The process of knowledge discovery in databases is explained and it consists of the following steps:

  • Data cleaning to remove noise and inconsistencies.

  • Data integration to get data from multiple sources.

  • Data selection step where data relevant for the task is retrieved.

  • Data transformation step where data is transformed into an appropriate form for data analysis.

  • Data Analysis where complex queries are executed for in depth analysis.

The following are different kinds of techniques and algorithms that data mining can provide:

Association Analysis involves discovery of association rules showing attribute value conditions that occur frequently together in a given set of data. This is used frequently for transaction data analysis.

A popular algorithm for discovering association rules is the Apriori method. This algorithm uses an iterative approach known as level-wise search where k-itemsets are used to explore (k+1) itemsets. Association rules are widely used for prediction.

Classification and Prediction are two forms of data analysis that can be used to extract models describing important data classes or to predict future data trends. The basic techniques for data classification are decision tree induction, Bayesian classification, and neural networks. These techniques find a set of models that describe the different classes of objects. These models can be used to predict the class of an object for which the class is unknown. The derived model can be represented as rules (IF-THEN), decision trees or other formulae.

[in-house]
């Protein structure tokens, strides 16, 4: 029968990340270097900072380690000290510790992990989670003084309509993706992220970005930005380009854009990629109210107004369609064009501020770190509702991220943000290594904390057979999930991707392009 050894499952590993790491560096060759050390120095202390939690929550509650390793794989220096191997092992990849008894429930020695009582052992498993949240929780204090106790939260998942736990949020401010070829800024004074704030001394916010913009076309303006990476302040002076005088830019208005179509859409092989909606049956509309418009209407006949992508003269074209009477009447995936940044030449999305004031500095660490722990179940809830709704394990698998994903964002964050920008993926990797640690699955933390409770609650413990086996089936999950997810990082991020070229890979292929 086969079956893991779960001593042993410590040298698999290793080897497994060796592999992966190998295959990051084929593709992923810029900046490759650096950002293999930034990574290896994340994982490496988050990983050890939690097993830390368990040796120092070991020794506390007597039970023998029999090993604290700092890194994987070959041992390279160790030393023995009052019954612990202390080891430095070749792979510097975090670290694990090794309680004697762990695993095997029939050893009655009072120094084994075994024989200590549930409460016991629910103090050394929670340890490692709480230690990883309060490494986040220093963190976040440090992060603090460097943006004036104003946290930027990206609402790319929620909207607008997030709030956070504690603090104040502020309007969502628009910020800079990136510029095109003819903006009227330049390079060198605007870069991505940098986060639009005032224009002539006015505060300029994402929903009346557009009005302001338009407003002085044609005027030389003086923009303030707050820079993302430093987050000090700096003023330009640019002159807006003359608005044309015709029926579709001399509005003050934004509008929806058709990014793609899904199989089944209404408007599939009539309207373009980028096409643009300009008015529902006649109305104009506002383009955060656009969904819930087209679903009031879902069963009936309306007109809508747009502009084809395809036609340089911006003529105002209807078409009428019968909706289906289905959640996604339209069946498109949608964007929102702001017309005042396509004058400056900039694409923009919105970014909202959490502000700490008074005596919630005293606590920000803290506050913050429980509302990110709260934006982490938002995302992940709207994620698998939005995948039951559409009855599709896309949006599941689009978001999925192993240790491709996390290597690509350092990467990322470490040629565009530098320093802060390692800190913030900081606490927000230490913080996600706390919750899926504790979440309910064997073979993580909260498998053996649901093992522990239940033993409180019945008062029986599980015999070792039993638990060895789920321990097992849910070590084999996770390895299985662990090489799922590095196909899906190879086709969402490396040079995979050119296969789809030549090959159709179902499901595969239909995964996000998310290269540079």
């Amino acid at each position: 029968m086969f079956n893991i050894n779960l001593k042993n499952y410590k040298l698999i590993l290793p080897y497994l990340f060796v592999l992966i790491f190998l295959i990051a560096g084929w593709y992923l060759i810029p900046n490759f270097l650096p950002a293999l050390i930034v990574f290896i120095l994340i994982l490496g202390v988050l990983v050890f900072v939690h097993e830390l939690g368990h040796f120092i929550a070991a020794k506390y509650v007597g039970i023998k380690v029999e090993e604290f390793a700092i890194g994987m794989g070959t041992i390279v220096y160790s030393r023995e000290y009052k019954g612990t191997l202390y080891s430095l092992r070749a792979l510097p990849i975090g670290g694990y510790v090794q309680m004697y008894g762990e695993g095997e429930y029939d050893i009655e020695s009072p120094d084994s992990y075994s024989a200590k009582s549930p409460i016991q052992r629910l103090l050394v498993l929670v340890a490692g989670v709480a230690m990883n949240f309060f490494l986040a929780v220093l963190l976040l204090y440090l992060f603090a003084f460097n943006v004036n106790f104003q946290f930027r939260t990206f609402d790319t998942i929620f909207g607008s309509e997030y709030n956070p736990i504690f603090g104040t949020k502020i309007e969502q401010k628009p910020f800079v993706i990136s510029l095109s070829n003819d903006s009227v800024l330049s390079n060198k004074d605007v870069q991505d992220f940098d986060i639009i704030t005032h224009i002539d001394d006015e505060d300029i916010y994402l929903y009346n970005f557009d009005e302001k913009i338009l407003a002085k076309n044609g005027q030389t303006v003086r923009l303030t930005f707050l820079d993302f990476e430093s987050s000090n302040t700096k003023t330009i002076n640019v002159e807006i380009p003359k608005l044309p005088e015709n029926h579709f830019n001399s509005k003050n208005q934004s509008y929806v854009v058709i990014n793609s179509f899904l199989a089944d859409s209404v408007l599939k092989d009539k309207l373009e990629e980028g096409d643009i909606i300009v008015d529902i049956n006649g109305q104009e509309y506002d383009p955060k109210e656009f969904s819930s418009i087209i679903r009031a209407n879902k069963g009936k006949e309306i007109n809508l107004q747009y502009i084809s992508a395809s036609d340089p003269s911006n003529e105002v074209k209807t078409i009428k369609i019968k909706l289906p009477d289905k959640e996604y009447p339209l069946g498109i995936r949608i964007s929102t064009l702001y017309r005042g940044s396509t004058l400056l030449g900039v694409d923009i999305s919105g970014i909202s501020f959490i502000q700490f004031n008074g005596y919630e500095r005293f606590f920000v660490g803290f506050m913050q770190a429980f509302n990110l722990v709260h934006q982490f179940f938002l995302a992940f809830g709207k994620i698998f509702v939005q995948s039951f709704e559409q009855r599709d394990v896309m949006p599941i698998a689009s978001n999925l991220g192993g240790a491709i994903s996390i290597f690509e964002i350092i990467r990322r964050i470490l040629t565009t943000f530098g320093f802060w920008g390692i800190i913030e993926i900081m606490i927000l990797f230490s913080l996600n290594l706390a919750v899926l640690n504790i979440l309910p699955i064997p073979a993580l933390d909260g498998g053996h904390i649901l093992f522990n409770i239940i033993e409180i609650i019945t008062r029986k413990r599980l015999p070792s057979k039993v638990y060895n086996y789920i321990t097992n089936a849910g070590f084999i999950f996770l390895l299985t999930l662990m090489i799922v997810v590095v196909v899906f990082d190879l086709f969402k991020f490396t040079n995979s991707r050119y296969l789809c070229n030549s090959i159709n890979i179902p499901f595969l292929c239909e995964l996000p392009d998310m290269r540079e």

Clustering involves grouping objects so that objects within a cluster have high similarity but are very dissimilar to objects in other clusters. Clustering is based on the principle of maximizing the intraclass similarity and minimizing the interclass similarity. Due to a large amount of data collected, cluster analysis has recently become a highly active topic in Data Mining research. As a branch of statistics, cluster analysis has been extensively studied for many years, focusing primarily on distance based cluster analysis. These techniques have been built into statistical analysis packages such as S-PLUS and SAS. In machine learning, clustering is an example of unsupervised learning. For this reason, clustering is an example of learning by observation.

A database may contain data objects that do not comply with the general model or behavior of data. These data objects are called outliers. Most Data Mining methods discard outliers as noise or exceptions. These outliers are useful for applications such as fraud detection and network intrusion detection. The analysis of outlier data is referred to as outlier mining. Outliers may be detected using statistical tests that assume a distribution or probability model for the data, or using distance measures where objects that are a substantial distance from other clusters are considered outliers.